We explain what rhetoric is, the elements of discourse, figures and rhetorical questions. Its relationship with oratory and dialectic.
What is rhetoric?
Rhetoric is the discipline that is interested in the study and systematization of the procedures and expressive techniques of language , which in addition to their usual communicative purposes are aimed at persuading or embellishing what has been said.
It is a discipline that crosses numerous fields of knowledge, among which are literature , politics , journalism, advertising , education , law , etc.
The elements that rhetoric studies are in principle verbal, that is, pertaining to language, but not only spoken: written expression and even the joint use of images and text may well be of interest, especially in contemporary forms of Speech making .
The beginnings of this discipline date back to Greco-Roman antiquity. In ancient Greece it was widely studied, and understood as the ability to persuade others through spoken words.
Then it also took its place in the courts of Imperial Rome and constituted a fundamental part of European medieval education, where it occupied an essential place among humanistic disciplines, at least until the time of Romanticism .
According to the classical considerations of rhetoric, all discourse is configured from three elements :
- Inventio or invention . The selection of the contents of the discourse, that is, the particular choice of topics in memory, in common places (or topoi ), the ideas of their own or inherited from third parties, in short, that may serve the communicative purposes have.
- Device . The organization of the elements of the invention in a structured, hierarchical whole, that is, organized according to the plot convenience, using stories, expositions or explanations to mobilize the other through emotional, rational or moral ways.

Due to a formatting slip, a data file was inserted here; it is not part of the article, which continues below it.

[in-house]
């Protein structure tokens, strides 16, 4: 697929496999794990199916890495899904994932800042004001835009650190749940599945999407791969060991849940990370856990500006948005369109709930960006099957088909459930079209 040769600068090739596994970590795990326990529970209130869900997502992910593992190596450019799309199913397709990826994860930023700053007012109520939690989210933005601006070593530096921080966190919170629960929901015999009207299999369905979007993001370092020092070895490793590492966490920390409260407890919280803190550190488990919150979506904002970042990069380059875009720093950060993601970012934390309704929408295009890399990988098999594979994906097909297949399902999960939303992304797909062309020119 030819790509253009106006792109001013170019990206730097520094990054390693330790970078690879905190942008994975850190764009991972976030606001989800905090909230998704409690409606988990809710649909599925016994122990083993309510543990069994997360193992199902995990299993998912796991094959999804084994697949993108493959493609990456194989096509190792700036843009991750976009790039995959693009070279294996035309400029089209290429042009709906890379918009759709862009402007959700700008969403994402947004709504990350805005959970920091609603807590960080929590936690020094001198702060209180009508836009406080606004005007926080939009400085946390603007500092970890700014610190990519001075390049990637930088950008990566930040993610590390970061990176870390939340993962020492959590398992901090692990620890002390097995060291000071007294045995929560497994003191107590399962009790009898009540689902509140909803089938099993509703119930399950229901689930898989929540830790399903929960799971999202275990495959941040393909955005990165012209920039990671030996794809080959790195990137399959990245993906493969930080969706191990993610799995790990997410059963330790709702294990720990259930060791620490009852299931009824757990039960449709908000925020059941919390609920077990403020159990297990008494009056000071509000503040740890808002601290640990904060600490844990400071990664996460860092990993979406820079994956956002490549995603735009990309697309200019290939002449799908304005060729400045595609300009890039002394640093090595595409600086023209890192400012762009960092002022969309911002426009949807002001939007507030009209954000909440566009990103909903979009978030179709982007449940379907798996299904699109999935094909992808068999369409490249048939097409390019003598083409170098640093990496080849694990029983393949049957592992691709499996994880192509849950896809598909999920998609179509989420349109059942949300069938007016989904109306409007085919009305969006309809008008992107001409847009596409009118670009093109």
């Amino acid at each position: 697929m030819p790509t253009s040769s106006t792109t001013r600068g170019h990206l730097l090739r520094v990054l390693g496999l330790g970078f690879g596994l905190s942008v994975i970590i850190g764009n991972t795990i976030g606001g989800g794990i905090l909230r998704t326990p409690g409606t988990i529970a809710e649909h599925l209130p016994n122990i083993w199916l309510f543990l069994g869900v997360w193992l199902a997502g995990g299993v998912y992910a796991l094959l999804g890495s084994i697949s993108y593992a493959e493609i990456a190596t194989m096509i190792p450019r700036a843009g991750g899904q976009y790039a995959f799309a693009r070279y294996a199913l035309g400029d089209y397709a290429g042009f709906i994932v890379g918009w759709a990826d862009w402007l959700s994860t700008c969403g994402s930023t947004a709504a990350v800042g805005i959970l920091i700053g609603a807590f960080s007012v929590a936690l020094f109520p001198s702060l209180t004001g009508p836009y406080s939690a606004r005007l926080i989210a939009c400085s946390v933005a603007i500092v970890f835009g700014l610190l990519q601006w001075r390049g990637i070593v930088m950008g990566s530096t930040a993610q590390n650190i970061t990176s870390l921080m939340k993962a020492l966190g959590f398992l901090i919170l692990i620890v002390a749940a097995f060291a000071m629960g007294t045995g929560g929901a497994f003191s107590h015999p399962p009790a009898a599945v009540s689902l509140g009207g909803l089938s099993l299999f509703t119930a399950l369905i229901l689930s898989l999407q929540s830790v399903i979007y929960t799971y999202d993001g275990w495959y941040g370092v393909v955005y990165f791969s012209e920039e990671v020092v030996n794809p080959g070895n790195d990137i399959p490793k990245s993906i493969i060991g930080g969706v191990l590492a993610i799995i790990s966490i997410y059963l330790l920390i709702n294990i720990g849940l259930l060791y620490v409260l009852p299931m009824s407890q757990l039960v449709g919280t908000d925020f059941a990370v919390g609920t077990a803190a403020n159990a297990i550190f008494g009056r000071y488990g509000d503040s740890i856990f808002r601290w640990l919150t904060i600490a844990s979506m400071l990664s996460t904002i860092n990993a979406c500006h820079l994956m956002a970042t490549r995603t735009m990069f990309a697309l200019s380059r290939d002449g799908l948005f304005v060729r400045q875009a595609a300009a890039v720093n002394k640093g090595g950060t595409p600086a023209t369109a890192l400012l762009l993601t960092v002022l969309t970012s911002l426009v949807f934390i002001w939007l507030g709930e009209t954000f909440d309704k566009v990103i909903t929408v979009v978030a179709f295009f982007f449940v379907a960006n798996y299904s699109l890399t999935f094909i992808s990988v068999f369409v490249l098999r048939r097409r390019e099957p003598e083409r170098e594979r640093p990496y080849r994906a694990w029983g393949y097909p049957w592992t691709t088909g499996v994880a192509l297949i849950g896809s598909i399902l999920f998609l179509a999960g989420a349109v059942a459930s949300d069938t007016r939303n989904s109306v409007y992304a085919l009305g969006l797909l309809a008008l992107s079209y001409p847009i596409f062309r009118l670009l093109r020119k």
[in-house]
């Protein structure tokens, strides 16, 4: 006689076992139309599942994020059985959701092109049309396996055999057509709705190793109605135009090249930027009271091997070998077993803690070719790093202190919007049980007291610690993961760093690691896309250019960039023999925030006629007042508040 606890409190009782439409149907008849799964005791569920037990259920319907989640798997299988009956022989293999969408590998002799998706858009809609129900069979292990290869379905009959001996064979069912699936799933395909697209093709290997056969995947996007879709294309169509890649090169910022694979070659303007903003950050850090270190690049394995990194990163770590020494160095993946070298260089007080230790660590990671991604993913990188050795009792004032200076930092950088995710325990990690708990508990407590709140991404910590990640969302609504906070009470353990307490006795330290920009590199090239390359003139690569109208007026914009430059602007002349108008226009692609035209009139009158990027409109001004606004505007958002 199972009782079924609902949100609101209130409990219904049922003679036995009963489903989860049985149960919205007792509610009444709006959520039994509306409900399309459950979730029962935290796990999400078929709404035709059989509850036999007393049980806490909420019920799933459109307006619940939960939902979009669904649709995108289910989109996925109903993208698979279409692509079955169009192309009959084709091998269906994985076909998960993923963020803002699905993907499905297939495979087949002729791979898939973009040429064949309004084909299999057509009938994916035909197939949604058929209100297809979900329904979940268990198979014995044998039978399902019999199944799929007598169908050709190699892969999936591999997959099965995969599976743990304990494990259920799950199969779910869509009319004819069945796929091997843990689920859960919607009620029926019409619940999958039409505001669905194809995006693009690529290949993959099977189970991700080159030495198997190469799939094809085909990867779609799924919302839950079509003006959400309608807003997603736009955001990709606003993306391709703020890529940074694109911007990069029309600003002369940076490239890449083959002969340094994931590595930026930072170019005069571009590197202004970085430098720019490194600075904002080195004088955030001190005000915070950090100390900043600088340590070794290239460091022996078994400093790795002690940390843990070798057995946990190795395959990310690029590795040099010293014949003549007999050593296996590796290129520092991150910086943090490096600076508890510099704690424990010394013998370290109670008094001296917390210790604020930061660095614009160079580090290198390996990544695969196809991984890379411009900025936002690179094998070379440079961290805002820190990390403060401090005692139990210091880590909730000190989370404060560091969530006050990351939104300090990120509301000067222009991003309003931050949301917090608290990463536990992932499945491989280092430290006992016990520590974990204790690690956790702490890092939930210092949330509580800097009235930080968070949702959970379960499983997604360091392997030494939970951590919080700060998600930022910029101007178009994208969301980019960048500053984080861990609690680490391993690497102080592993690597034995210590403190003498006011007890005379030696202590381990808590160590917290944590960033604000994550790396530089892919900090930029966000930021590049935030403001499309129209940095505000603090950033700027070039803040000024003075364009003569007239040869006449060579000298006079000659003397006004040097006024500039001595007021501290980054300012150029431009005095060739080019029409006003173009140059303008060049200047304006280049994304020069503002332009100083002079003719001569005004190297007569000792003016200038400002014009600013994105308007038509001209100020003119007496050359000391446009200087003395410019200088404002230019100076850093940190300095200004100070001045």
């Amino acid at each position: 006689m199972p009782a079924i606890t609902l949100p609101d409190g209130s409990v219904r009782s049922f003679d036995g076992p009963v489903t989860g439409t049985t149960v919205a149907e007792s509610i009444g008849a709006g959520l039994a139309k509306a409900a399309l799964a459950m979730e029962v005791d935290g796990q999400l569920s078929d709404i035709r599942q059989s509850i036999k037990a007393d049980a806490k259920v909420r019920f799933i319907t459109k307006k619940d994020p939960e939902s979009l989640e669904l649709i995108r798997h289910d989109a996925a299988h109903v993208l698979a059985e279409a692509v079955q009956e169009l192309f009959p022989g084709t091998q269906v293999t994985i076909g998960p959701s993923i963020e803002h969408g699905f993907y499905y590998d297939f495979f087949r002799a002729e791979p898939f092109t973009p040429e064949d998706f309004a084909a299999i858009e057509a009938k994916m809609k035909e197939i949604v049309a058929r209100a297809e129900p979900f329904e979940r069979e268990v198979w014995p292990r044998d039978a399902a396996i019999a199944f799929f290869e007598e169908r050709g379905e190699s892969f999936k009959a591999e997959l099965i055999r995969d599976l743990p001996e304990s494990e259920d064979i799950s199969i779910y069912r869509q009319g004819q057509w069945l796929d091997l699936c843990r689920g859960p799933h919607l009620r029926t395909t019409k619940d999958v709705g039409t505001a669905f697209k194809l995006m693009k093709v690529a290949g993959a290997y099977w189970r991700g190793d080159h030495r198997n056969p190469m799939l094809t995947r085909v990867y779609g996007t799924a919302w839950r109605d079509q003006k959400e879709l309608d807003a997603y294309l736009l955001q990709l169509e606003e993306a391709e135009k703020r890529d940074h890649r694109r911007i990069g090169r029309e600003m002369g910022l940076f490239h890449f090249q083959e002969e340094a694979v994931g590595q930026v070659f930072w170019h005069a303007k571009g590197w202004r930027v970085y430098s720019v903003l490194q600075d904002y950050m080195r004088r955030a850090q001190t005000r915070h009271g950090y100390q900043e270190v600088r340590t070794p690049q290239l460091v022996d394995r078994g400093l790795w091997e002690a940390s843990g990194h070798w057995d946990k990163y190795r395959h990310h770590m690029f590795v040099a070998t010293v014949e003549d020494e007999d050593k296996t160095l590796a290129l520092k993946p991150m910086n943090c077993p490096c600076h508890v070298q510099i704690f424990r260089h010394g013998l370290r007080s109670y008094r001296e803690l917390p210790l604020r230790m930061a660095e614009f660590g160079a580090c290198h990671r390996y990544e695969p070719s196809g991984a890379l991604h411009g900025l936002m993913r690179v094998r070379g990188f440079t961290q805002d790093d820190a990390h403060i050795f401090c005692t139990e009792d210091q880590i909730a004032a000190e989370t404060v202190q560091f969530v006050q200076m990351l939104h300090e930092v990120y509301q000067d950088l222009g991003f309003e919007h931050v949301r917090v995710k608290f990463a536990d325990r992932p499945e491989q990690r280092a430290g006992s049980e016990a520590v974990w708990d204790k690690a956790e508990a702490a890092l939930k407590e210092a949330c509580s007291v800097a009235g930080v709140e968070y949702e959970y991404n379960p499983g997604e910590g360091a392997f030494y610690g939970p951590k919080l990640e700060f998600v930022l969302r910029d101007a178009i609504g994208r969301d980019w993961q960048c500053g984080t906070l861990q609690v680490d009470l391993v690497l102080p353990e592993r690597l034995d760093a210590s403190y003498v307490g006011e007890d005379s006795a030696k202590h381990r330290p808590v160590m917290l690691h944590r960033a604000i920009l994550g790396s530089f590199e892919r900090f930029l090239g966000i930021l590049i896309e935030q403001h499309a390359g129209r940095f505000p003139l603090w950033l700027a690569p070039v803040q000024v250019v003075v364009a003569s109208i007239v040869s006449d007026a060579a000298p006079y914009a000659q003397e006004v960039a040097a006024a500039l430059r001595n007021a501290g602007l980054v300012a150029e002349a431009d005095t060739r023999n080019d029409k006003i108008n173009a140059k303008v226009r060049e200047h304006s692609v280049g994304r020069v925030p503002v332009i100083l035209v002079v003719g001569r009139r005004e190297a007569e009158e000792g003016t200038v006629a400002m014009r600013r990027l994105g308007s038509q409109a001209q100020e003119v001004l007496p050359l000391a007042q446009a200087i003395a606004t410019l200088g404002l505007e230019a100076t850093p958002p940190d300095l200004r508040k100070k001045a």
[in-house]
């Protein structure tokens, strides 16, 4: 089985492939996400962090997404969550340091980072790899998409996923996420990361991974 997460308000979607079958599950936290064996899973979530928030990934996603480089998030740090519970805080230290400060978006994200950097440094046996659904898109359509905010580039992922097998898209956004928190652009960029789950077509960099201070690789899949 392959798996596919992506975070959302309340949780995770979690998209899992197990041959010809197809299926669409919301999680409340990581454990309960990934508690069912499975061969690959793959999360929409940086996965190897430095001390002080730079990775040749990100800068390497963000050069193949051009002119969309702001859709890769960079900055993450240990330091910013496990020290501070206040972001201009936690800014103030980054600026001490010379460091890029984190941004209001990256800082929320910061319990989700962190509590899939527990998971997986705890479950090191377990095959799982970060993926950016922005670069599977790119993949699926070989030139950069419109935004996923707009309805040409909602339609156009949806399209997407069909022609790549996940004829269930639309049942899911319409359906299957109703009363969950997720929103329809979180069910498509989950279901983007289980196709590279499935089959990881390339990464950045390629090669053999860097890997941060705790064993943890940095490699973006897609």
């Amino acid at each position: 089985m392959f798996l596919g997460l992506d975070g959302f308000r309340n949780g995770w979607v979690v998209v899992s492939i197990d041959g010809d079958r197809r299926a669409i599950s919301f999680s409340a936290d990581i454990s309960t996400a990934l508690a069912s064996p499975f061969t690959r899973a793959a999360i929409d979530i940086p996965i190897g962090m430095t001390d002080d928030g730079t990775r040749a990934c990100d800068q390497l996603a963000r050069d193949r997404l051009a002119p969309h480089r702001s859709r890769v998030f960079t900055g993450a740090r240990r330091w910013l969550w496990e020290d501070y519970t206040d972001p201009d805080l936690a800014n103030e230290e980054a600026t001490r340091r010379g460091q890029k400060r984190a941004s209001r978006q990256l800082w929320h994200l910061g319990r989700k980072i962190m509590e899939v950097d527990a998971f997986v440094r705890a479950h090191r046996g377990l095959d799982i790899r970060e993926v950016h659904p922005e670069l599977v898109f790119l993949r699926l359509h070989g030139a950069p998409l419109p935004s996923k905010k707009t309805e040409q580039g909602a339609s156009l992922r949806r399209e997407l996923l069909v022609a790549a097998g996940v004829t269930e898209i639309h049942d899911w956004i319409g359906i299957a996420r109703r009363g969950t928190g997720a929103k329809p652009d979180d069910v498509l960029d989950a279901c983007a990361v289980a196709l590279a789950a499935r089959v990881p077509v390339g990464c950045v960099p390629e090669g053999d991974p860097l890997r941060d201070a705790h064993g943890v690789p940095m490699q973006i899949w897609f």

- Elocutio . Equivalent to what we consider “style” today, it is the choice of the appropriate linguistic resources to verbally express the materials previously collected and ordered. This implies rhetorical figures, puns, etc.
Rhetoric, oratory and dialectic
These three terms should not be handled as synonyms, since they are not, although often in everyday speech we can use them more or less interchangeably. On the one hand, rhetoric is the “art of good saying”, that is, the ability or talent to give the statement the expressiveness necessary to make it really persuasive. On the other hand, the other concepts are:
- Oratorical . Considered by some as a literary genre , oratory could be understood as the form of application to the oral discourse of rhetorical elements, that is, the ability to apply rhetoric to a spoken discourse. Put simply, speaking is the art of speaking effectively. For that reason, oratory and rhetoric possess many common boundaries.
- Dialectic . On the other hand, the dialectic was understood by the ancient Greeks as “the art of conversation” (the word includes the Greek words dia -, “reciprocity” or “exchange”, and logos , “word”), and it differed from the oratory in which it taught to speak well in front of others, while the dialectic taught to debate. The famous philosopher Socrates practiced the dialectic with his students, challenging them through conversation to think about the topics of interest.
Also known as literary figures, rhetorical figures are turns or stylistic resources, that is, mechanisms of language that serve to illustrate, beautify or stylistically enrich speech .
In both spoken and written language, both poetic and informal, these types of resources allow the individual to express more with less, altering the traditional or customary configuration of what was said. Some examples of rhetorical figures are:
- Alliteration . It involves the repetition of sounds in close or continuous words.
- Allusion . It is the reference to a reality or fact without mentioning it.
- Anaphora . It is the repetition of one or more words at the beginning of two or more sentences in a row.
- Analogy . It is the use of figures that establish a link between different concepts, based on the similarity between them.
- Anastrophe . It is the inversion of the order of successive words within a sentence.
- Antonomasia . It is the substitution of a proper name for a known or popular expression.
- Antithesis . Poses a meaningful contrast of words or phrases.
- Apocope . It is the elimination of a sound at the end of the word.
- Apostrophe . It is the appeal or call to a recipient on an individual basis.
- Asyndeton . It implies the elimination of links in a sentence.
- Calambur . It consists of altering the union of the words and then modifying the meaning of the sentence.
- Cataphor . It is the anticipation of an element or idea that will be expressed later, which was not yet mentioned in the sentence.